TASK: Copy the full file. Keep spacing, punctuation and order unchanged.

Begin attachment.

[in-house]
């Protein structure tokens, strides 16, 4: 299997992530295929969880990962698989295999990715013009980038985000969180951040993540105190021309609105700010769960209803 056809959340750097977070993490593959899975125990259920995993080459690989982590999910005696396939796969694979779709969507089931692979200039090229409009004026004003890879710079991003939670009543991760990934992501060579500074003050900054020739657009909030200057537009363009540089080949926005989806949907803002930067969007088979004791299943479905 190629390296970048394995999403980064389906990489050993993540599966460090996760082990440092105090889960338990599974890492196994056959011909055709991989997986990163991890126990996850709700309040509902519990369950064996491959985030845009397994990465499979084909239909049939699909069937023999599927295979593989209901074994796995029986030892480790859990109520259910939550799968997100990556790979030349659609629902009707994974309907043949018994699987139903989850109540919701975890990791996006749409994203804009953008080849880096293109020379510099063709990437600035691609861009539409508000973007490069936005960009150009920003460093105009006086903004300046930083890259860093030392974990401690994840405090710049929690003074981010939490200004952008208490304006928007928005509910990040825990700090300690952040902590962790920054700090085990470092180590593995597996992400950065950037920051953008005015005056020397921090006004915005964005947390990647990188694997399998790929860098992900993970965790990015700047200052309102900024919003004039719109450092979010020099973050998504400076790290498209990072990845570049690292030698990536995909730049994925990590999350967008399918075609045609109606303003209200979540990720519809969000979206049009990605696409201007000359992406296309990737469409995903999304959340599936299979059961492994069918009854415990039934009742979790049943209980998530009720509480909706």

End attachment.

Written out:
[in-house]
């Protein structure tokens, strides 16, 4: 299997992530295929969880990962698989295999990715013009980038985000969180951040993540105190021309609105700010769960209803 056809959340750097977070993490593959899975125990259920995993080459690989982590999910005696396939796969694979779709969507089931692979200039090229409009004026004003890879710079991003939670009543991760990934992501060579500074003050900054020739657009909030200057537009363009540089080949926005989806949907803002930067969007088979004791299943479905 190629390296970048394995999403980064389906990489050993993540599966460090996760082990440092105090889960338990599974890492196994056959011909055709991989997986990163991890126990996850709700309040509902519990369950064996491959985030845009397994990465499979084909239909049939699909069937023999599927295979593989209901074994796995029986030892480790859990109520259910939550799968997100990556790979030349659609629902009707994974309907043949018994699987139903989850109540919701975890990791996006749409994203804009953008080849880096293109020379510099063709990437600035691609861009539409508000973007490069936005960009150009920003460093105009006086903004300046930083890259860093030392974990401690994840405090710049929690003074981010939490200004952008208490304006928007928005509910990040825990700090300690952040902590962790920054700090085990470092180590593995597996992400950065950037920051953008005015005056020397921090006004915005964005947390990647990188694997399998790929860098992900993970965790990015700047200052309102900024919003004039719109450092979010020099973050998504400076790290498209990072990845570049690292030698990536995909730049994925990590999350967008399918075609045609109606303003209200979540990720519809969000979206049009990605696409201007000359992406296309990737469409995903999304959340599936299979059961492994069918009854415990039934009742979790049943209980998530009720509480909706």